Soil:

Permaculture systems are designed to work with the natural properties of soils, using techniques such as composting and mulching to improve their fertility and structure. In addition, permaculture gardens are often designed to include a variety of different soil types, which can help to improve plant health and increase production.

Plants:

A wide variety of plants can be used in permaculture systems, depending on the climate and local conditions. Fruit trees, vegetables, herbs, and native plants are all common choices, and careful planning is needed to ensure that the right mix of plants is used to meet the needs of the garden.

Wildlife:

Wildlife is an important part of any permaculture system, providing essential services such as pollination of plants and pest control. In addition, the presence of wildlife can help to create a more diverse and balanced ecosystem that can improve production in the garden over time.

Building Structures for Efficiency

Building structures for efficiency is a key permaculture design principle. By creating functional, multi-purpose garden structures, you can save time and energy while maximizing your harvest.

common garden structures include raised beds, trellises, and greenhouses. Each has its own set of benefits that can be tailored to your specific needs.

Raised beds are a great way to improve drainage and soil quality while keeping weeds at bay. They can also be used to create microclimates, which is ideal for heat-loving plants like tomatoes.

Trellises are perfect for supporting vining plants like cucumbers and beans. They can also be used to create shady areas in the garden or as a privacy screen.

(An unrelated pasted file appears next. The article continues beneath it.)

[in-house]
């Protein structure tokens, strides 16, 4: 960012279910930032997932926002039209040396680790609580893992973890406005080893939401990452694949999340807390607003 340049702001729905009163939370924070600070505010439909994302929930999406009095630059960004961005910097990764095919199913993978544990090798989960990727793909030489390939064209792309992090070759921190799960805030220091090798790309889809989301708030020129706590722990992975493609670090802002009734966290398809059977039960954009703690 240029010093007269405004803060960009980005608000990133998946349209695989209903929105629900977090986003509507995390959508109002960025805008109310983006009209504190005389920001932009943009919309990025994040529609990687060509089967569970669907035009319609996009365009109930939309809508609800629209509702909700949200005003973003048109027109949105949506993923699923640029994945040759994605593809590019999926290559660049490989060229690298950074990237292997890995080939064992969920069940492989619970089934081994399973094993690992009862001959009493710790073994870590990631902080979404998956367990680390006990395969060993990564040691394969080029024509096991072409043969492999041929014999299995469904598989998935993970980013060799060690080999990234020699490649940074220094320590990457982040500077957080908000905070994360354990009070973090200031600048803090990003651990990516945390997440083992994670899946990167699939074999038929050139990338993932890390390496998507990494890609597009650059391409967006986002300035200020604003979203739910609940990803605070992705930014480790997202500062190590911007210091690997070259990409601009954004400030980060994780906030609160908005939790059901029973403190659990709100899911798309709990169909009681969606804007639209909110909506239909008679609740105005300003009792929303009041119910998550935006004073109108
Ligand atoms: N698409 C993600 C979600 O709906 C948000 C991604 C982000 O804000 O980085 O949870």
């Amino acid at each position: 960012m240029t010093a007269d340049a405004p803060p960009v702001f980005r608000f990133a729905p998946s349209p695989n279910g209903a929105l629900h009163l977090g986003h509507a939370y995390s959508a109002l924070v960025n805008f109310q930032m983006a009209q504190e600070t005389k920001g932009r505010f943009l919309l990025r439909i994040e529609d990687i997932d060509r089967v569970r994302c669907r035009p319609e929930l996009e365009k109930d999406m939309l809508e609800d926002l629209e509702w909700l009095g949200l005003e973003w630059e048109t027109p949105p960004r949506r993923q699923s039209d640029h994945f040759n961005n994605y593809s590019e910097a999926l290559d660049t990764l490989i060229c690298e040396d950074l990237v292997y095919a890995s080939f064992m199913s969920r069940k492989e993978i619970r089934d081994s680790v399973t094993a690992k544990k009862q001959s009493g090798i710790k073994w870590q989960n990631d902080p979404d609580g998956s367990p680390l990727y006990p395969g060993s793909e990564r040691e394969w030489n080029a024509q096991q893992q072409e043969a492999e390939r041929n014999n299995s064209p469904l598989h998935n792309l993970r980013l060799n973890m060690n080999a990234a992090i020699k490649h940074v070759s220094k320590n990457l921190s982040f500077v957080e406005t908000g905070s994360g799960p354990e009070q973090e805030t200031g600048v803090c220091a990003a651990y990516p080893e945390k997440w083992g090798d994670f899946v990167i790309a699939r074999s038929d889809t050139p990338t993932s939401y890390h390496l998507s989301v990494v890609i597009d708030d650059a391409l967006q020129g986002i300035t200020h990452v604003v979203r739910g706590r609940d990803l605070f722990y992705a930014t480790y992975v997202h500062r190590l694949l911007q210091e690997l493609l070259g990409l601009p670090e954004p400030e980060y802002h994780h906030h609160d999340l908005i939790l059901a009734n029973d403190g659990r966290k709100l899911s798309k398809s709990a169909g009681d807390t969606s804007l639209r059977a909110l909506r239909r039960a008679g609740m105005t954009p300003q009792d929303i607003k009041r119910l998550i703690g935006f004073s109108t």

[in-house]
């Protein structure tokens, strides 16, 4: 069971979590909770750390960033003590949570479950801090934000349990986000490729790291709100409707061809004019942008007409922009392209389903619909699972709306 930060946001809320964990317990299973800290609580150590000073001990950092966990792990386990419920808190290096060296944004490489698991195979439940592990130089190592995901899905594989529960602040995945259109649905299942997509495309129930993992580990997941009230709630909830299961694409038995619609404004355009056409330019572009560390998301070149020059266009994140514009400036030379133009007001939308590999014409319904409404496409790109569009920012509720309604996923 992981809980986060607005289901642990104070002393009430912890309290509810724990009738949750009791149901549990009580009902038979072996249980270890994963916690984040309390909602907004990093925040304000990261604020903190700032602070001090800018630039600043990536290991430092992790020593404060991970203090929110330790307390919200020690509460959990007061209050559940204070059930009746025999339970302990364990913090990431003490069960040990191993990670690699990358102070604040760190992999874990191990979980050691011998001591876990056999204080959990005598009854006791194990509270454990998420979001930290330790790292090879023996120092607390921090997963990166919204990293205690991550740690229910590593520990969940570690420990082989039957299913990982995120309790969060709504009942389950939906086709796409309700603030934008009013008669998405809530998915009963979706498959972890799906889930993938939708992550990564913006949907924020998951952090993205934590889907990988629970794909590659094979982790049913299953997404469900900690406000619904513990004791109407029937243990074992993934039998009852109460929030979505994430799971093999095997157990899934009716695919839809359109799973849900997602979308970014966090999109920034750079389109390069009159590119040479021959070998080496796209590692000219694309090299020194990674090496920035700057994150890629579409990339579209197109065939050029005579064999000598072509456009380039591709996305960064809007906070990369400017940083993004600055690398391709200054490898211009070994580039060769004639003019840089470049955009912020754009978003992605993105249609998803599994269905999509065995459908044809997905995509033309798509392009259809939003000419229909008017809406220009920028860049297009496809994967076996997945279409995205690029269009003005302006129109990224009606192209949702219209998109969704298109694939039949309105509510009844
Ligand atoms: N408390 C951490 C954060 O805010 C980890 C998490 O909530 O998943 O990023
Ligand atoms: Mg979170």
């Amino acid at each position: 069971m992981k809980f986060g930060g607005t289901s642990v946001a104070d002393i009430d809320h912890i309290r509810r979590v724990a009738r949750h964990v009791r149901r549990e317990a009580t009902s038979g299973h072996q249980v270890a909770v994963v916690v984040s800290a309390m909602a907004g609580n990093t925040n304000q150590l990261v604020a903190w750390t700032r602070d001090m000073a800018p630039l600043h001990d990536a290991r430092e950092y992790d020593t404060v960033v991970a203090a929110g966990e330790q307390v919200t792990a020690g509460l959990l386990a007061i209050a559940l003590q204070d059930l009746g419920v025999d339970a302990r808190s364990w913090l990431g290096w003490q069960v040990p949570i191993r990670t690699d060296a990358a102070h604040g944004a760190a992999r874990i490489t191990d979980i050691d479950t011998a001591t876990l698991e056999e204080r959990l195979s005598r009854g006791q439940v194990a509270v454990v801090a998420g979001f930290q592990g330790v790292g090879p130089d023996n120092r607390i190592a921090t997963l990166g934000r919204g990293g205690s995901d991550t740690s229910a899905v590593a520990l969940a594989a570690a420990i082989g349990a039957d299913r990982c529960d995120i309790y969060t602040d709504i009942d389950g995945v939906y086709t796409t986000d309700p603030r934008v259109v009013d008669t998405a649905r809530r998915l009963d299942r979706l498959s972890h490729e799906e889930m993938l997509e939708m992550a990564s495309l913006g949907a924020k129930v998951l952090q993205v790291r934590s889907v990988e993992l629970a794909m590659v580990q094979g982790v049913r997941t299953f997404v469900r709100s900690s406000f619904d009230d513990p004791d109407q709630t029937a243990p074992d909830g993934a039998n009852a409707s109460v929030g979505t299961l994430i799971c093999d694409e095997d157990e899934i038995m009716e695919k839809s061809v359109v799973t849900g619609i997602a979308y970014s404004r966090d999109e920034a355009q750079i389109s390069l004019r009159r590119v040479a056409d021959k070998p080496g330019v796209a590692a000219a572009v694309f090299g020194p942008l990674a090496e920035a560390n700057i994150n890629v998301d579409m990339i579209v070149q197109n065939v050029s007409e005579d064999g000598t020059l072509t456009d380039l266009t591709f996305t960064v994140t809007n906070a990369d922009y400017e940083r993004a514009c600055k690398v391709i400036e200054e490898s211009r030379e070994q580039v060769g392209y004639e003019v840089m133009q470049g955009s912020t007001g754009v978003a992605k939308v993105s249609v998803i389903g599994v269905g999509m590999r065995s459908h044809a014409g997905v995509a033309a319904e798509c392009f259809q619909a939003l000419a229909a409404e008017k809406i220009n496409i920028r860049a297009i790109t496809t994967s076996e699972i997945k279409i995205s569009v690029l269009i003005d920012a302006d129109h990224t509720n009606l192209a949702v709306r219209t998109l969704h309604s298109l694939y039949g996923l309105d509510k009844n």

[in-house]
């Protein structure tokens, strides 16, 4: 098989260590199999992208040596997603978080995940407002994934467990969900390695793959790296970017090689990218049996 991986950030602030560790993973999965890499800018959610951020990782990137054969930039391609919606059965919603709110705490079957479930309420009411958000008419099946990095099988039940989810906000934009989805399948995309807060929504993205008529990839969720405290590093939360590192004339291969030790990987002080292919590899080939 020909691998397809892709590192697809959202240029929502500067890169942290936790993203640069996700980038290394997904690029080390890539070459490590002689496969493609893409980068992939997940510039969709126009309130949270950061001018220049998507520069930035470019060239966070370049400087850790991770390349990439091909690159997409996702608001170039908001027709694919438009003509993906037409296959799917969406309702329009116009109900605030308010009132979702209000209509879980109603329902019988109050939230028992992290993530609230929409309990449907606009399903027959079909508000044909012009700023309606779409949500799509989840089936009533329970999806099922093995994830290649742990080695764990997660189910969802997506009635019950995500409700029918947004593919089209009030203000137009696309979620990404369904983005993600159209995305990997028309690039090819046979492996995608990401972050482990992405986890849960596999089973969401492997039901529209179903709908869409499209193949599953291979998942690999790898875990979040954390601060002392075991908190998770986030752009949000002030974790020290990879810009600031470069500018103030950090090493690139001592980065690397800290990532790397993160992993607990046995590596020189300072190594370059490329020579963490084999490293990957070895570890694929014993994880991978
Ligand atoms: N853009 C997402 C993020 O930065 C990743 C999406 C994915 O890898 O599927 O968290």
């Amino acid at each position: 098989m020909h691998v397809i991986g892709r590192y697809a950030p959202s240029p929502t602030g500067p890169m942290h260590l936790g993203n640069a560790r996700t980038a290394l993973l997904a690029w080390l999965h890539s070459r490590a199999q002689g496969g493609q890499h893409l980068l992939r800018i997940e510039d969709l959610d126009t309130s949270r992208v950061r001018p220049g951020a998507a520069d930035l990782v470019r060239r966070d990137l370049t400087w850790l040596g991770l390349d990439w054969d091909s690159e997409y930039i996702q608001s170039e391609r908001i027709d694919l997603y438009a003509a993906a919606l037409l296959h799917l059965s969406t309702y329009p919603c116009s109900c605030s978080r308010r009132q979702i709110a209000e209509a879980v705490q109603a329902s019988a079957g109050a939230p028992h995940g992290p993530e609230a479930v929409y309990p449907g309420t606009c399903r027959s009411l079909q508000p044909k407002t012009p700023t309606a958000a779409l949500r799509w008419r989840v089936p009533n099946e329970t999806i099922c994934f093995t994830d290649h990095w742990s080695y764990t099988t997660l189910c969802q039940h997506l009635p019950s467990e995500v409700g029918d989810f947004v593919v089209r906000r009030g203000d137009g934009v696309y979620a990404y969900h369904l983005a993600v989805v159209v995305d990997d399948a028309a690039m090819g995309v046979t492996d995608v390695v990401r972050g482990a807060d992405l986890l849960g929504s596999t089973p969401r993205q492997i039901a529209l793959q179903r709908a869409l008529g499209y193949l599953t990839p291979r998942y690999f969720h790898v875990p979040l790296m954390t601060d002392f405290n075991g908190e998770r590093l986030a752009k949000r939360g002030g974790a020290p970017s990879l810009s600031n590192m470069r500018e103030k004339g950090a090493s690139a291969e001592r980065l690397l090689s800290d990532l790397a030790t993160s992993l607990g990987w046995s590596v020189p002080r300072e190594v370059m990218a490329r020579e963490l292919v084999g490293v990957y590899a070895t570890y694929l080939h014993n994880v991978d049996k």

Greenhouses provide protection from extreme weather conditions and pests, making them ideal for delicate plants or starting seedlings. They can also be used to extend the growing season by trapping heat inside.

Maintenance and Observation

Permaculture is all about creating systems that are self-sustaining and low maintenance. When designing your garden, think about how you can incorporate permaculture principles to make it as easy to care for as possible.

No matter what type of garden you have, there are some basic maintenance tasks that need to be carried out on a regular basis. These include watering, weeding, mulching, and pest control. By using permaculture design principles, you can create a garden that is much easier to maintain than a traditional one.

One of the most important aspects of permaculture is observation. Paying close attention to your garden will help you identify problems early on so that you can take corrective action. It will also help you learn what works well in your particular climate and soil conditions. Keep a journal to record your observations so that you can refer back to them in the future.

Alternatives to Permaculture Gardening

When it comes to growing your own food, there are many different approaches you can take. Permaculture gardening is just one option. If you’re not sure if permaculture is right for you, here are a few alternative approaches to consider:

1. Traditional gardening: This is the most common type of gardening, and it involves growing plants in rows in a sunny spot in your yard. You’ll need to till the soil, fertilize regularly, and weed often.

2. Container gardening: This is a great option if you have limited space or if you want to grow plants that require special care (like herbs). All you need is a container (or multiple containers), potting soil, and some plants.

3. Hydroponic gardening: With this method, plants are grown in water instead of soil. It’s a great way to conserve water and space, but it does require more setup and maintenance than other methods.

4. Aquaponic gardening: This is similar to hydroponic gardening, but with the addition of fish. The fish waste provides nutrients for the plants, and the plants help filter the water for the fish. It’s a closed-loop system that’s perfect for those who want to produce their own food AND keep pet fish!

Permaculture is harmony

Permaculture is a great way to turn any garden into an oasis of harmony. From design to implementation, permaculture gives you the tools to create a backyard that looks beautiful, but more importantly works for you in producing delicious food and providing habitat for beneficial insects and animals. With just a few basic techniques, it’s easy to get started growing your own food and creating a backyard paradise. So why not give it a try today?